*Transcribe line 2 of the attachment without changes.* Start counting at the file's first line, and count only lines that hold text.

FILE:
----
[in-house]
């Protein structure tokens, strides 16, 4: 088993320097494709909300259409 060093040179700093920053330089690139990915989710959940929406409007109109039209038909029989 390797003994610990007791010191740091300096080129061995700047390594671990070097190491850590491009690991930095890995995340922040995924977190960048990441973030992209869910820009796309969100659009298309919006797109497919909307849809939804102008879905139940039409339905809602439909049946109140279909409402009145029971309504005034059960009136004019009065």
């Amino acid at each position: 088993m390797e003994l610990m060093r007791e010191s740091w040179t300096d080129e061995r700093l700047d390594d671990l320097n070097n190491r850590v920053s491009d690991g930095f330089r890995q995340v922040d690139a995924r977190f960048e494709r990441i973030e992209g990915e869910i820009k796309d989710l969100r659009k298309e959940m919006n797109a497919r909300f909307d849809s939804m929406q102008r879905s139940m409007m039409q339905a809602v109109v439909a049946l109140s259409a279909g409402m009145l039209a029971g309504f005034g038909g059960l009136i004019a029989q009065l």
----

């Protein structure tokens, strides 16, 4: 088993320097494709909300259409 060093040179700093920053330089690139990915989710959940929406409007109109039209038909029989 390797003994610990007791010191740091300096080129061995700047390594671990070097190491850590491009690991930095890995995340922040995924977190960048990441973030992209869910820009796309969100659009298309919006797109497919909307849809939804102008879905139940039409339905809602439909049946109140279909409402009145029971309504005034059960009136004019009065």